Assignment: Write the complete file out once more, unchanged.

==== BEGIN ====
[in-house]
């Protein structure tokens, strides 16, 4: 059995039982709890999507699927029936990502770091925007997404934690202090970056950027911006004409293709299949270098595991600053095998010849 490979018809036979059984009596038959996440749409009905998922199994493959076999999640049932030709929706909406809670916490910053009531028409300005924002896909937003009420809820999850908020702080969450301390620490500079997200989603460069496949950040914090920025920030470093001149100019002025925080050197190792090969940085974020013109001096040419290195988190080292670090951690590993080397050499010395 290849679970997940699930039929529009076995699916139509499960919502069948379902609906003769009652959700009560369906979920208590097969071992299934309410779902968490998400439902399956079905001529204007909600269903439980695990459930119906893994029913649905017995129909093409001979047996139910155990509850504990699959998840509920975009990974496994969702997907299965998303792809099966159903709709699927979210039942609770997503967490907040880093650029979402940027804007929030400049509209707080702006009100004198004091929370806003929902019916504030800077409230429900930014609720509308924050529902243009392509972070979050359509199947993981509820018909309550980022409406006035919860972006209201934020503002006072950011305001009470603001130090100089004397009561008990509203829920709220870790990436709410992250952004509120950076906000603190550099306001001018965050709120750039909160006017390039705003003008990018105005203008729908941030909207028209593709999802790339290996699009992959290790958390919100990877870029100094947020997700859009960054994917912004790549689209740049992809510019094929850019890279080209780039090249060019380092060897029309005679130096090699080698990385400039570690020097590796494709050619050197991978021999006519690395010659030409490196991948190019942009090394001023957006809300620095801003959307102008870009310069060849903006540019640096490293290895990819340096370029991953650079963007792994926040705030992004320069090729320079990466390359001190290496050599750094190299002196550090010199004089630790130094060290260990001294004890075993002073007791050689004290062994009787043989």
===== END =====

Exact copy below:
[in-house]
């Protein structure tokens, strides 16, 4: 059995039982709890999507699927029936990502770091925007997404934690202090970056950027911006004409293709299949270098595991600053095998010849 490979018809036979059984009596038959996440749409009905998922199994493959076999999640049932030709929706909406809670916490910053009531028409300005924002896909937003009420809820999850908020702080969450301390620490500079997200989603460069496949950040914090920025920030470093001149100019002025925080050197190792090969940085974020013109001096040419290195988190080292670090951690590993080397050499010395 290849679970997940699930039929529009076995699916139509499960919502069948379902609906003769009652959700009560369906979920208590097969071992299934309410779902968490998400439902399956079905001529204007909600269903439980695990459930119906893994029913649905017995129909093409001979047996139910155990509850504990699959998840509920975009990974496994969702997907299965998303792809099966159903709709699927979210039942609770997503967490907040880093650029979402940027804007929030400049509209707080702006009100004198004091929370806003929902019916504030800077409230429900930014609720509308924050529902243009392509972070979050359509199947993981509820018909309550980022409406006035919860972006209201934020503002006072950011305001009470603001130090100089004397009561008990509203829920709220870790990436709410992250952004509120950076906000603190550099306001001018965050709120750039909160006017390039705003003008990018105005203008729908941030909207028209593709999802790339290996699009992959290790958390919100990877870029100094947020997700859009960054994917912004790549689209740049992809510019094929850019890279080209780039090249060019380092060897029309005679130096090699080698990385400039570690020097590796494709050619050197991978021999006519690395010659030409490196991948190019942009090394001023957006809300620095801003959307102008870009310069060849903006540019640096490293290895990819340096370029991953650079963007792994926040705030992004320069090729320079990466390359001190290496050599750094190299002196550090010199004089630790130094060290260990001294004890075993002073007791050689004290062994009787043989």